So Beautiful or So What (2011) – Amazingly still relevant. The Afterlife is a funny song about death.

Here’s what I ended up picking as my Top 10 Paul Simon solo cuts. Except for the top 2, it’s pretty fluid. Any one of about 15 songs, most mentioned here, could have been on the list. (All songs linked to recordings.)

10. Mother And Child Reunion (from the eponymous album) – I love the story how Paul wrote this after seeing it on Chinese restaurant menu; it’s a dish with chicken and egg.
9. Something So Right (There Goes Rhymin’ Simon) – this feeds right into my general pessimism, and surprise.
When something goes wrong, I’m the first to admit it
I’m the first to admit it
But the last one to know when something goes right
Well it’s likely to lose me
It’s apt to confuse me; It’s such an unusual sight

8. Getting Ready for Christmas Day (So Beautiful or So What) – I listened to this single, released in November 2010. Paul doing something new for him, sampling, in this case of a 1941 sermon by the Rev. J.M. Gates, interestingly from the year he was born.
7. The Late Great Johnny Ace (Hearts and Bones) – this is a song about a 1950s singer who died, but also about the death of John Lennon. The Philip Glass ending I always found haunting.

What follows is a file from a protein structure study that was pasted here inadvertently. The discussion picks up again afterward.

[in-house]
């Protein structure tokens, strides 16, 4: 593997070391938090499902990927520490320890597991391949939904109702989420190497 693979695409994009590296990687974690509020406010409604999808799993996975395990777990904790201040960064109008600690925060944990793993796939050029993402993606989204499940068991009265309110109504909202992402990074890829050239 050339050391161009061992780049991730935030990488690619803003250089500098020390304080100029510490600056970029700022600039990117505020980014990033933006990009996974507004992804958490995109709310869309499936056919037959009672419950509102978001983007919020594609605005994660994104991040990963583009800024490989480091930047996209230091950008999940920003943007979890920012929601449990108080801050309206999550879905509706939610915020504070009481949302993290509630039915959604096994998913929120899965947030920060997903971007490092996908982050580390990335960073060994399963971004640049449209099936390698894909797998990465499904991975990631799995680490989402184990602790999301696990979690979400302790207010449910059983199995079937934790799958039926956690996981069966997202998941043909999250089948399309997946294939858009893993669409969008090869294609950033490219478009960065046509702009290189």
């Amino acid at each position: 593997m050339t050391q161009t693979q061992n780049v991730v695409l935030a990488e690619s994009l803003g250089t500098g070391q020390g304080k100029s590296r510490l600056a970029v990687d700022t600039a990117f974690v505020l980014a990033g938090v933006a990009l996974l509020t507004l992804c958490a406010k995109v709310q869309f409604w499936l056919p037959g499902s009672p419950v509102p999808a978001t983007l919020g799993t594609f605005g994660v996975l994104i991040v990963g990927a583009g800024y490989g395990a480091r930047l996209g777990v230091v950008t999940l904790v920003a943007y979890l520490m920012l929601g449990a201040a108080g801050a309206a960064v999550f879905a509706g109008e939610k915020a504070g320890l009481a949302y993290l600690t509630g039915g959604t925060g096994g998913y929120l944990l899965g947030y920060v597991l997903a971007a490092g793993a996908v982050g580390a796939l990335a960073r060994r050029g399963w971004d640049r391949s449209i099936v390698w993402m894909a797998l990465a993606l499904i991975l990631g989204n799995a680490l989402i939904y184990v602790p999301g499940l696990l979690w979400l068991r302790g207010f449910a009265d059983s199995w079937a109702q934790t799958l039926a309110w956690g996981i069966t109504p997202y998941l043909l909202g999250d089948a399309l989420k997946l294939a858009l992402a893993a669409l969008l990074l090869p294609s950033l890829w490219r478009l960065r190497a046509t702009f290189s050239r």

6. American Tune (There Goes Rhymin’ Simon) – the tune is quite similar to the JS Bach hymn O Sacred Head, Now Wounded, and it has a wounded lyric.
Many’s the time I’ve been mistaken, And many times confused
And I’ve often felt forsaken, And certainly misused.
But it’s all right, it’s all right, I’m just weary to my bones

5. Gone at Last (Still Crazy After All These Years) – at some point in the 1970s, I heard the Jessy Dixon Singers perform this sans Simon and the late Phoebe Snow, and it was still great.
4. Graceland (Graceland) – a wonderful story-song traveling with his “child from my first marriage” and a great guitar line.
3. Still Crazy After All These Years (Still Crazy After All These Years) – the first line was literally true, eventually: “I met my old lover on the street last night. She seemed so glad to see me, I just smiled.”